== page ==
Officers raid IT worker’s flat on Cheung Chau and also seize two desktop computers, two laptops, one tablet, three hard disks and five mobile phones
A 30-year-old Hong Kong man was arrested in connection with cyberattacks in which the computers of two travel agencies in the city were hacked and their clients’ sensitive personal information held for ransom, with payouts in bitcoin sought last week.
The two travel agencies reported the incidents to police on January 1 and 2.
One bitcoin (HK$123,735 or US$15,819) was demanded as a ransom in each hacking case, according to police.
Officers from the force’s Cyber Security and Technology Crime Bureau raided a flat in the outlying island of Cheung Chau and arrested the man on Saturday.
During the operation, police seized two desktop computers, two laptops, one tablet, three hard disks and five mobile phones in the flat.
At lunchtime on Monday, police escorted the suspect to his workplace on Hoi Yuen Road in the Kwun Tong district of Kowloon to gather evidence.
The Post understands the suspect, a computer technician, hacked into the computers of the agencies on New Year’s Day through security loopholes on their websites hours before the companies were hit with demands for a ransom to be paid in bitcoin.
“An email was sent to the persons in charge of the companies after the personal information of more than 20,000 customers was stolen from the computer servers of the agencies,” a police source said.
“The companies were told to pay in bitcoin in a newly opened account with threats that their customers’ data would be posted on the internet if the firms failed to pay on Saturday.”
The stolen information included customers’ names, identity card numbers and contact numbers but no credit card information was involved.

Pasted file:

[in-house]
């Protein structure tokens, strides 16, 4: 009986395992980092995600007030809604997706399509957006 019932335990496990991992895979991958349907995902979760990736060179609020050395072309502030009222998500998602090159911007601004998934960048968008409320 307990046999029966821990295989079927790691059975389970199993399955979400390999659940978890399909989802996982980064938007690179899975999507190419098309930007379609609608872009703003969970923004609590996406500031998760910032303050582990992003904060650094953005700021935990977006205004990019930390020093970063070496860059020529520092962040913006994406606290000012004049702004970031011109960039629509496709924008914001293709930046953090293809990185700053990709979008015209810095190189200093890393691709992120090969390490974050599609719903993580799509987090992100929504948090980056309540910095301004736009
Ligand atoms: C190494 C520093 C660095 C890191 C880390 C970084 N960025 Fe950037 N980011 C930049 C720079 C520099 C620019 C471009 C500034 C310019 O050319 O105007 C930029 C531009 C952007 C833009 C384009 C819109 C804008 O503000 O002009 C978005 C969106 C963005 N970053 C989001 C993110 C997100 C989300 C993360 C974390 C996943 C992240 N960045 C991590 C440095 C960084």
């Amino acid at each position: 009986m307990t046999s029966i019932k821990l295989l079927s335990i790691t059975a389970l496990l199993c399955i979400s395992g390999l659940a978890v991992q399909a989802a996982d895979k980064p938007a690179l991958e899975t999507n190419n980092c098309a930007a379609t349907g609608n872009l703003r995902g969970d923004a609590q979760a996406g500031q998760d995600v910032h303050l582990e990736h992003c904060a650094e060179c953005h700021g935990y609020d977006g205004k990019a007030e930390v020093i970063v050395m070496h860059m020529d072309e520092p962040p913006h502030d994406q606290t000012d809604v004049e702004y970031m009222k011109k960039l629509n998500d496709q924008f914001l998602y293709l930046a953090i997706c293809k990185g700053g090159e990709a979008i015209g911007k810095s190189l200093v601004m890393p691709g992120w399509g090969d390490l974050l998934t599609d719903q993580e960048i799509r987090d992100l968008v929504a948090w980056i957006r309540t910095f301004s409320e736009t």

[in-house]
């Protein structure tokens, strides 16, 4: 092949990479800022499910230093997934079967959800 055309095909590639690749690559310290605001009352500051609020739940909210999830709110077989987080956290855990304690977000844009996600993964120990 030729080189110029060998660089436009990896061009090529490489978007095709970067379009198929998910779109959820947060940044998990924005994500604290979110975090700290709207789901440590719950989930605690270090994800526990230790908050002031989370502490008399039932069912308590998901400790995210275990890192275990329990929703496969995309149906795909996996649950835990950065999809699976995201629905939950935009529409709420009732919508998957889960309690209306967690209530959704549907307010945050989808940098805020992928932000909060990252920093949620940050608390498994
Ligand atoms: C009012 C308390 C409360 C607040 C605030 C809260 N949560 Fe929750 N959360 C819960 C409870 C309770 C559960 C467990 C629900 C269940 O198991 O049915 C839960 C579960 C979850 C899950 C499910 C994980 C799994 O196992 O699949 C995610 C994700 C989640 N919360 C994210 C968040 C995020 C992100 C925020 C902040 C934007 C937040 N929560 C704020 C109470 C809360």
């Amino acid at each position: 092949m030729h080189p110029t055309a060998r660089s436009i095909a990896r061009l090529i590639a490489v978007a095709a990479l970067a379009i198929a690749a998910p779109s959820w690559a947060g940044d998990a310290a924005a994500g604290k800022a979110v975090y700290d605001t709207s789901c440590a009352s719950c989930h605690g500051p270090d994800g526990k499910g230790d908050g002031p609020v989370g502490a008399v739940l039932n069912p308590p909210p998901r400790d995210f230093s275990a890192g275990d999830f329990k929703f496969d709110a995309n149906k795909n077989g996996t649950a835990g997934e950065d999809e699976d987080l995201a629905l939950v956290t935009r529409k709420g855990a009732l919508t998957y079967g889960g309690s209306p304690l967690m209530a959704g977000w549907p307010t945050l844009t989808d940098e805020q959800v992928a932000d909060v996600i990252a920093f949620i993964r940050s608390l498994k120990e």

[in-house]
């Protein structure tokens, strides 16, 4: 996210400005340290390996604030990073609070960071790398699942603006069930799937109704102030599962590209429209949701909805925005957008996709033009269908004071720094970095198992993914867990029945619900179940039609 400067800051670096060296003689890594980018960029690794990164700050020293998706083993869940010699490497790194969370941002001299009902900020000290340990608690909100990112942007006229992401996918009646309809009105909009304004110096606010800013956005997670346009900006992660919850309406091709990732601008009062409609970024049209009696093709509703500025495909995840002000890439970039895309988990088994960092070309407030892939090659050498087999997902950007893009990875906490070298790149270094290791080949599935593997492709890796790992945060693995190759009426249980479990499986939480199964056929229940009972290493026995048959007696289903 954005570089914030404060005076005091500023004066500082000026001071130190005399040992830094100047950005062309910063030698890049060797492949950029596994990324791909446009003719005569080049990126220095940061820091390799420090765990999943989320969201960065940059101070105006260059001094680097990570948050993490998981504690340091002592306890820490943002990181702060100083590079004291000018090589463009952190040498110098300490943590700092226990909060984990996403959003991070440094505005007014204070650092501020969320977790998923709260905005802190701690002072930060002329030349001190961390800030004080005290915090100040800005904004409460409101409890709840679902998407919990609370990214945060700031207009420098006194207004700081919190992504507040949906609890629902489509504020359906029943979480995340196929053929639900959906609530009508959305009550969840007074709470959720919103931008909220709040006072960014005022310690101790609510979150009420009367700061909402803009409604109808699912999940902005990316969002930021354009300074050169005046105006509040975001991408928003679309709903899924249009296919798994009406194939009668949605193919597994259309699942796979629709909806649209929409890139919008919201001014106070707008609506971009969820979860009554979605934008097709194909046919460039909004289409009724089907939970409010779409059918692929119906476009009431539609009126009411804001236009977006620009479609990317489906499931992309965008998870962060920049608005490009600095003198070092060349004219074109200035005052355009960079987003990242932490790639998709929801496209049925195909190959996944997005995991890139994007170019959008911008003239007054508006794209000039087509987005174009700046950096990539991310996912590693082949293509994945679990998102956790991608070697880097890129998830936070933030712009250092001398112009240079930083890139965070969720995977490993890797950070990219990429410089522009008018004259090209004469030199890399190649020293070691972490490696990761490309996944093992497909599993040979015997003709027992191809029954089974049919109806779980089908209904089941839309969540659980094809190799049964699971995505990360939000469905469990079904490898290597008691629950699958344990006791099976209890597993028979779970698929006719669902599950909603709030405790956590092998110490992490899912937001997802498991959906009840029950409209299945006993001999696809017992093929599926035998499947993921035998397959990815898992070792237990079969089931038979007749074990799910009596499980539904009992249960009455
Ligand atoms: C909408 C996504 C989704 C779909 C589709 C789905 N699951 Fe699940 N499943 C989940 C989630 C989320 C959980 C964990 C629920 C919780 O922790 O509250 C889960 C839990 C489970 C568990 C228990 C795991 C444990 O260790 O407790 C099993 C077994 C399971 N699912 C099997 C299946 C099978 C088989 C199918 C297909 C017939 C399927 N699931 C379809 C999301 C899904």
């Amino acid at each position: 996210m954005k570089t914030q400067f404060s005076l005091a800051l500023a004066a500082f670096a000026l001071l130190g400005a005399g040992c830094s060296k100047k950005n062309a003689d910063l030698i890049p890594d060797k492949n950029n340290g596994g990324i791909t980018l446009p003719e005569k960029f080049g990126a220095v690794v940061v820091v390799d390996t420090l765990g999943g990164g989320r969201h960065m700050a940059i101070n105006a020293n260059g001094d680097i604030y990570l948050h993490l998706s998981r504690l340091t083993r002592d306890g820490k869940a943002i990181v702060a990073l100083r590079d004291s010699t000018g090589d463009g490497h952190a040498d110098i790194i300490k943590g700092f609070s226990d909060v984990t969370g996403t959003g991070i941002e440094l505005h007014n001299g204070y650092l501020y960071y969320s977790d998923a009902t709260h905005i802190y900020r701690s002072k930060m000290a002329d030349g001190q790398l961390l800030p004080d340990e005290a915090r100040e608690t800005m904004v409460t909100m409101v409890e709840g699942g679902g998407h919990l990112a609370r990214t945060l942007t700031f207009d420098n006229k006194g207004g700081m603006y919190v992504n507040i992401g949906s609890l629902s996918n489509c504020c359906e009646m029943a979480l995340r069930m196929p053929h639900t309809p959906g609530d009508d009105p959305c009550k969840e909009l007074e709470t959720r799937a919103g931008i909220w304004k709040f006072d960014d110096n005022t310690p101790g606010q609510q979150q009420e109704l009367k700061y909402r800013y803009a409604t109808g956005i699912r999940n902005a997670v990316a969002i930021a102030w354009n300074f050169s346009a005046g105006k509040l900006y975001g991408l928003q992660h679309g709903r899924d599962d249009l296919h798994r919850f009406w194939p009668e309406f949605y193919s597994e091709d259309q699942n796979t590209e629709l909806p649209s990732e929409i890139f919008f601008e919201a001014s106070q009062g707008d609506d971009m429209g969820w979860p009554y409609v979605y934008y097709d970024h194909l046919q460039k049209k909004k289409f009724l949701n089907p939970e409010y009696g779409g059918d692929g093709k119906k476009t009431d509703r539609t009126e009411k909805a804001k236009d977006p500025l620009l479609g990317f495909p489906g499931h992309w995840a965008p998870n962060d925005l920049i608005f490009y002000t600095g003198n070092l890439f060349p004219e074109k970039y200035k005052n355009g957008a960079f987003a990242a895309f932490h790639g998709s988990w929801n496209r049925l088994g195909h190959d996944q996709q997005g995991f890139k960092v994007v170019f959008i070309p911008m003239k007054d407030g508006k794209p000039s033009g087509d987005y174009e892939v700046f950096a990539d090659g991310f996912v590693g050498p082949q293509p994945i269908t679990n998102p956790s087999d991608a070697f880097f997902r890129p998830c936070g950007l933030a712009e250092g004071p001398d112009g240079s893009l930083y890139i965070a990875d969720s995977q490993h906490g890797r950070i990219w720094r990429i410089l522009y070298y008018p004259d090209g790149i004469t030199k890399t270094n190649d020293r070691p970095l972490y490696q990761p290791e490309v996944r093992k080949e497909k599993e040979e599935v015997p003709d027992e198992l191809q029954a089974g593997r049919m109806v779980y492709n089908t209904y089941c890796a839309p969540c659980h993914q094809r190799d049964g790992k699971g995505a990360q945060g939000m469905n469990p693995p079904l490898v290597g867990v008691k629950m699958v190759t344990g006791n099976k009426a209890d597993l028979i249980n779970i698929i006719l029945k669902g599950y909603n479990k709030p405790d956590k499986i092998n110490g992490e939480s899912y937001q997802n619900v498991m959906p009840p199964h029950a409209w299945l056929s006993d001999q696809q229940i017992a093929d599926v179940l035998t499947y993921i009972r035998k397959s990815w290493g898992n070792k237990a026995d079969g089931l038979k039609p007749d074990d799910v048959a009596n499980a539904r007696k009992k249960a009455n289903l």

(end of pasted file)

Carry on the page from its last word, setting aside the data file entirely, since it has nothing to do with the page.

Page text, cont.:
Officers from the Cyber Security and Technology Crime Bureau were understood to have worked around the clock and checked tens of thousands of log records to the servers to gather information.
“Investigations showed circuitous routes were used to hack into the computer servers, but officers eventually identified the suspect through his IP address,” another source said.
He said the man was nabbed at home on Cheung Chau hours before the payment deadline.
Officers would carry out a forensic examination of the victims’ computers and hard disks to gather information, he said.
At about 5pm on Monday, the suspect was still being held for questioning and had not been charged.
“We believe his motive was to look for money,” said bureau superintendent Swalikh Mohammed said.
Investigations were continuing and he did not rule out the possibility of further arrests.
“The cyber world is not a lawless place where criminals can hide. A majority of the laws applicable to the real world can also be applied to the internet,” he warned.
He said blackmail was a serious offence that carries a maximum penalty of 14 years in prison.
Travel agency Goldjoy Holidays revealed on Thursday that unauthorised parties accessed its customer database containing personal information such as names and identity card numbers, passport details and phone numbers.
The company apologised to customers and promised it was taking steps to tighten cybersecurity.
The other agency, Big Line Holiday, said on Wednesday night that hackers might have broken into its database a day earlier and gained possession of some of its customers’ personal information.
The data was believed to include ID card numbers, home return permit numbers and phone numbers.
In a statement, Big Line said: “Our company attaches great importance to this incident and deeply apologises to the affected clients.”
Big Line, which has 13 branches and organises tours to mainland China and Asia, said it received a letter from perpetrators demanding a sum of money for the release of the information.
In November, one of the city’s largest travel agencies, Hong Kong-listed WWPKG Holdings, revealed that its customer database had also been hacked, putting at risk personal data such as ID card numbers and credit card information of some 200,000 customers.
The culprits had asked for a seven-figure ransom, to be paid in bitcoin, but the firm did not pay and instead called the police, who later managed to decrypt the data. Because of the hacking incident, all four of the agency’s branches -in Tsim Sha Tsui, Mong Kok, Causeway Bay and Sha Tin – were closed for a day.
The force recorded 653 cases of cybercrimes in 2005, the first year it began tracking such offences, and saw the number reach 5,939 in 2016, with financial losses hitting HK$2.3 billion.